Before vote, Ulman seeks a change in smoking bill

POLITICAL NOTEBOOK

December 04, 2005|By LAURA CADIZ | LAURA CADIZ,SUN REPORTER

Ulman wants amendment to smoking bill Aproposed smoking ban in restaurants and bars in Howard County is scheduled to be voted on tomorrow night by the County Council.

Councilman Ken Ulman, a co-sponsor of the bill, wants to slightly change the bill and is proposing an amendment that would take out any language regarding smoking in home-based businesses. Ulman said the state regulates smoking in private homes that are used as businesses.

"I want the issue to be squarely focused on the workplace and not the home," said Ulman, a west Columbia Democrat running for county executive.

Should the bill, by County Executive James N. Robey, be successful, Howard would join Prince George's, Montgomery and Talbot counties as no-smoking jurisdictions.

However, the bill is opposed by three of the five councilmen, who sympathize with business owners who fear a smoking ban would harm their businesses.

Ellicott City Republican Councilman Christopher J. Merdon, a candidate for county executive, Councilman David A. Rakes, an east Columbia Democrat, and western county Republican Councilman Charles C. Feaga do not support the bill, setting it up to fail.

That majority supports a bill that Rakes has submitted that aims to ban smoking in new establishments but allow it to continue in current businesses until ownership changes. This would grandfather in 69 businesses where smoking is allowed.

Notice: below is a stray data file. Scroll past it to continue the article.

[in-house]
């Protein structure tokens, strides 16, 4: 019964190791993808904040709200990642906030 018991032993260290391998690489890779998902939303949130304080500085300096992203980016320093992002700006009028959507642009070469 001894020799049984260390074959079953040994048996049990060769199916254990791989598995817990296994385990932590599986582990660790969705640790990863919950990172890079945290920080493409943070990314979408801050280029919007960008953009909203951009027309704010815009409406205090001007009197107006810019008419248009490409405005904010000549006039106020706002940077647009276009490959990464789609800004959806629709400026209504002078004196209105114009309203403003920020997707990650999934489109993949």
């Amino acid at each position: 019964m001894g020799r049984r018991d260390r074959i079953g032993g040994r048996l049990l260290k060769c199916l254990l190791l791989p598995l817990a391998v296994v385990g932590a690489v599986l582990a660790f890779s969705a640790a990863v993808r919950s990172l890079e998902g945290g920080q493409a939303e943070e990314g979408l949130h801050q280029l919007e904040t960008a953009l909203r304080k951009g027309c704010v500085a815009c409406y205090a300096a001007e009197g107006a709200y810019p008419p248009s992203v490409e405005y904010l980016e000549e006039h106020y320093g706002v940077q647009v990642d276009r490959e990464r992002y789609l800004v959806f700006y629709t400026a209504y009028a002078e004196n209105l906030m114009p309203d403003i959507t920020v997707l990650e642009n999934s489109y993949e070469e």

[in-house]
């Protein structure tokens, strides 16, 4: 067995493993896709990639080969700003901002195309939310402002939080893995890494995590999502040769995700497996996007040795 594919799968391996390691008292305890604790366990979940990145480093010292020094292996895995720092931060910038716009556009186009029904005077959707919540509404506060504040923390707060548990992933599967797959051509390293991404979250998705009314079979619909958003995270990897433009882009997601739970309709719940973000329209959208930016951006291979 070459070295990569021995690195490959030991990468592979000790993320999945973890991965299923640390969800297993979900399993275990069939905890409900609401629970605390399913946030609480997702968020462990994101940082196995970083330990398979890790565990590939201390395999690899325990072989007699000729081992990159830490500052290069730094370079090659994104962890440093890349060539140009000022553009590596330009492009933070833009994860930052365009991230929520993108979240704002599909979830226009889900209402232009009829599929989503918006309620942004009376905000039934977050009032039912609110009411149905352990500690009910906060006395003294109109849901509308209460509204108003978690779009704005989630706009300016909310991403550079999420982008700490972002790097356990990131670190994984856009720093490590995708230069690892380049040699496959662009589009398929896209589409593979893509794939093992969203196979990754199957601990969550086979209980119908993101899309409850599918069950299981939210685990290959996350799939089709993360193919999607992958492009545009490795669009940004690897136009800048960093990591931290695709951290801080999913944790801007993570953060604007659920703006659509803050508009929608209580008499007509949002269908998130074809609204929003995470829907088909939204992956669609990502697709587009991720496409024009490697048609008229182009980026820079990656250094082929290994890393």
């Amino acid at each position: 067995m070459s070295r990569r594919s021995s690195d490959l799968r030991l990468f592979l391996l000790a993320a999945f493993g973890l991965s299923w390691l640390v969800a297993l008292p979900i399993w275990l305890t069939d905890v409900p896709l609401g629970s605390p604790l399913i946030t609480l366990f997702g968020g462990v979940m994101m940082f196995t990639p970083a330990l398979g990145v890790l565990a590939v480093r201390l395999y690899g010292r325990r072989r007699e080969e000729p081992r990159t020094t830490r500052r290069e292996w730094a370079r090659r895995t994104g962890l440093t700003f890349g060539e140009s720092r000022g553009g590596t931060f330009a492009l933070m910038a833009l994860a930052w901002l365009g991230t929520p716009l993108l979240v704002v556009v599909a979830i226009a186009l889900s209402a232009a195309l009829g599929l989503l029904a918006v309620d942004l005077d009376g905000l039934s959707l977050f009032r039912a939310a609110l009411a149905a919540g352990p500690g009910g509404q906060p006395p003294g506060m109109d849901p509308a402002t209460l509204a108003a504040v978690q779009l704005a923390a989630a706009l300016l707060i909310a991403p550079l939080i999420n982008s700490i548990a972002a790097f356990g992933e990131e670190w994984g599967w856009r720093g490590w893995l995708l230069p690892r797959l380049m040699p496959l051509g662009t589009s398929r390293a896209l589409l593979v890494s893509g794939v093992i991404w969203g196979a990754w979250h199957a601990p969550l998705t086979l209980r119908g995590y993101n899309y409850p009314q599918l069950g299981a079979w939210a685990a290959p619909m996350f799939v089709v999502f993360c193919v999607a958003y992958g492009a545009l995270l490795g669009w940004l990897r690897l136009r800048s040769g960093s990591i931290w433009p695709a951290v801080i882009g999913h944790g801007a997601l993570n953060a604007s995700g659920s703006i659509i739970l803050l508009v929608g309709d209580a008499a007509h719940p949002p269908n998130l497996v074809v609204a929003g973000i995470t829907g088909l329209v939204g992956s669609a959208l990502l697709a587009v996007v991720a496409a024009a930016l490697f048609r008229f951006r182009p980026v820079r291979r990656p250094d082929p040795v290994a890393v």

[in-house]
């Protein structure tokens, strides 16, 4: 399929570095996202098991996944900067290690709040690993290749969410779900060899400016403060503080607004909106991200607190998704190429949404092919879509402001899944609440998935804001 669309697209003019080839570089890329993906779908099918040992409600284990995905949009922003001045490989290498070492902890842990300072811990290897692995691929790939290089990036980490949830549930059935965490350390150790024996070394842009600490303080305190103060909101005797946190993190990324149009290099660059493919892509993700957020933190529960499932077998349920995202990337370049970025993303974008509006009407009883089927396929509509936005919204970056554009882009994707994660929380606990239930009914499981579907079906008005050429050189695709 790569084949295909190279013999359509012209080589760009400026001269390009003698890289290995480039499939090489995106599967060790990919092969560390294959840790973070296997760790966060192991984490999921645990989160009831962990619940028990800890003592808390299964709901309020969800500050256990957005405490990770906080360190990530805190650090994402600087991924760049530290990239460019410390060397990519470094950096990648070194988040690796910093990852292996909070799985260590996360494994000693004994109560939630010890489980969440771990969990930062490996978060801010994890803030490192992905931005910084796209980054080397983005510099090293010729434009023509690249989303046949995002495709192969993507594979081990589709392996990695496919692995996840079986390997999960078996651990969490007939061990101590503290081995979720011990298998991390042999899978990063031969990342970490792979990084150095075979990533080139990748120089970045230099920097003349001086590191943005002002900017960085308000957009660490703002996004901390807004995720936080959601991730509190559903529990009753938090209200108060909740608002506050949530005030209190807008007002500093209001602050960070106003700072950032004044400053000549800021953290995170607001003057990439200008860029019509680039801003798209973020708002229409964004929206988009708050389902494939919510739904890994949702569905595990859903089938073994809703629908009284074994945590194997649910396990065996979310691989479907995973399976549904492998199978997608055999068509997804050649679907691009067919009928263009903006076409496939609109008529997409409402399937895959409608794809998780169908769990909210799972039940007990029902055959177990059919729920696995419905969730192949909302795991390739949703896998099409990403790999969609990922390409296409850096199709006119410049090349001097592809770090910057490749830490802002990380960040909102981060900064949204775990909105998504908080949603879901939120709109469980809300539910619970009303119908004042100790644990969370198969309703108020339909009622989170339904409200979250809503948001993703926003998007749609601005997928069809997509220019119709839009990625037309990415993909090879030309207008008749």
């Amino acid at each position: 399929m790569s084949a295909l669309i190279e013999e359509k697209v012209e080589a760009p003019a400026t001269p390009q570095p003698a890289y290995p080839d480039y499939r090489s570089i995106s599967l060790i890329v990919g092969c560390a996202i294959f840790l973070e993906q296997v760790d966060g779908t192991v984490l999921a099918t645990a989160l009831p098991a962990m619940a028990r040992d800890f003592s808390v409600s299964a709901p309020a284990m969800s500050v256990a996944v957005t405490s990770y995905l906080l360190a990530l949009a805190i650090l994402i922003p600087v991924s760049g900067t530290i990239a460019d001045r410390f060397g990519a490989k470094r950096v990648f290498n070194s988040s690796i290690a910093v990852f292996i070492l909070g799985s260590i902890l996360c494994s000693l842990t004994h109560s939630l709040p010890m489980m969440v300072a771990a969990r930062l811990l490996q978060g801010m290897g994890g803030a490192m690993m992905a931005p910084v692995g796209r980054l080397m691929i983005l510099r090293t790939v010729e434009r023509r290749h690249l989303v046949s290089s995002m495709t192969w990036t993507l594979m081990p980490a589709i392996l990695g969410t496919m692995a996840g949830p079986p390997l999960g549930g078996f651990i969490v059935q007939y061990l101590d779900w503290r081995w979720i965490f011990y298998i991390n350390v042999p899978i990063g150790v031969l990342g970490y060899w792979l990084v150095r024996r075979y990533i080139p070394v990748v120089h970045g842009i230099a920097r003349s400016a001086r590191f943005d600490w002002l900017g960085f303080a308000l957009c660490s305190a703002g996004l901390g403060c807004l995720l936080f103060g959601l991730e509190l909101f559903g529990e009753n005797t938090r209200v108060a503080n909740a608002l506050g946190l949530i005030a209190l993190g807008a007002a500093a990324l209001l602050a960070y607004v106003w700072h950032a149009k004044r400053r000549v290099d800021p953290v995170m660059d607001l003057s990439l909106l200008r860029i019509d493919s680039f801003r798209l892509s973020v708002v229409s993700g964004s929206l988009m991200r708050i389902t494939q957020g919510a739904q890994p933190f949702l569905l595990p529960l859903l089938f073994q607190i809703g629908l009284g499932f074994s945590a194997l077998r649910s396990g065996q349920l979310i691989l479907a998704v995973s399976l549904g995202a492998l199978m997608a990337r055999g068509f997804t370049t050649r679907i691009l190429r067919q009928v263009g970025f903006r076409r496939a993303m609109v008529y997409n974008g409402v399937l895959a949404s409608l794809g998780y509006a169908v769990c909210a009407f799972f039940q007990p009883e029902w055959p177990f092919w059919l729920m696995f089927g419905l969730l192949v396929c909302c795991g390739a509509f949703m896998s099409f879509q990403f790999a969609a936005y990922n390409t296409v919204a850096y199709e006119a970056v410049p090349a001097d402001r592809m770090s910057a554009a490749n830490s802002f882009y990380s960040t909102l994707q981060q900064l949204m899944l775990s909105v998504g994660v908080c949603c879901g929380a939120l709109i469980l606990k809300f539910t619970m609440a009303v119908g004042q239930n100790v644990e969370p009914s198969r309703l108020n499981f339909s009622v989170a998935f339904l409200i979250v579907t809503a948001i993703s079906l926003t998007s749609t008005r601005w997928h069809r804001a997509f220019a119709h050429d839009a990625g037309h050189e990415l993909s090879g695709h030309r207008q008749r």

That bill could come to the council for a vote next month.

Tomorrow's council meeting will be held at 7:30 p.m. in the Banneker Room of the George Howard Building, 3430 Courthouse Drive, Ellicott City.

Council race

County Planning Board member Jennifer Terrasa has formally entered the race for the District 3 County Council seat that Chairman Guy Guzzone will vacate when he runs for the House of Delegates next year.

Terrasa, 36, a Democrat from Columbia's Kings Contrivance village, graduated from Oakland Mills High School and also serves on the Kings Contrivance Village Board.

"I see this as a real good opportunity for me to be able to serve the county at a broader level," said Terrasa, who announced Tuesday that she would run for the seat. "To me, it's a continuation of what I do."

The mother of three children - ages 2, 4 and 6 - Terrasa teaches legal writing part time at the University of Baltimore School of Law and helped staff the family-law hot line for several years at the Women's Law Center of Maryland in Towson.

Republican Donna Thewes, 46, a community activist from North Laurel, also is running for the seat.

She has been a substitute county teacher, a PTA president at two schools and a police-community liaison worker.

laura.cadiz@baltsun.com

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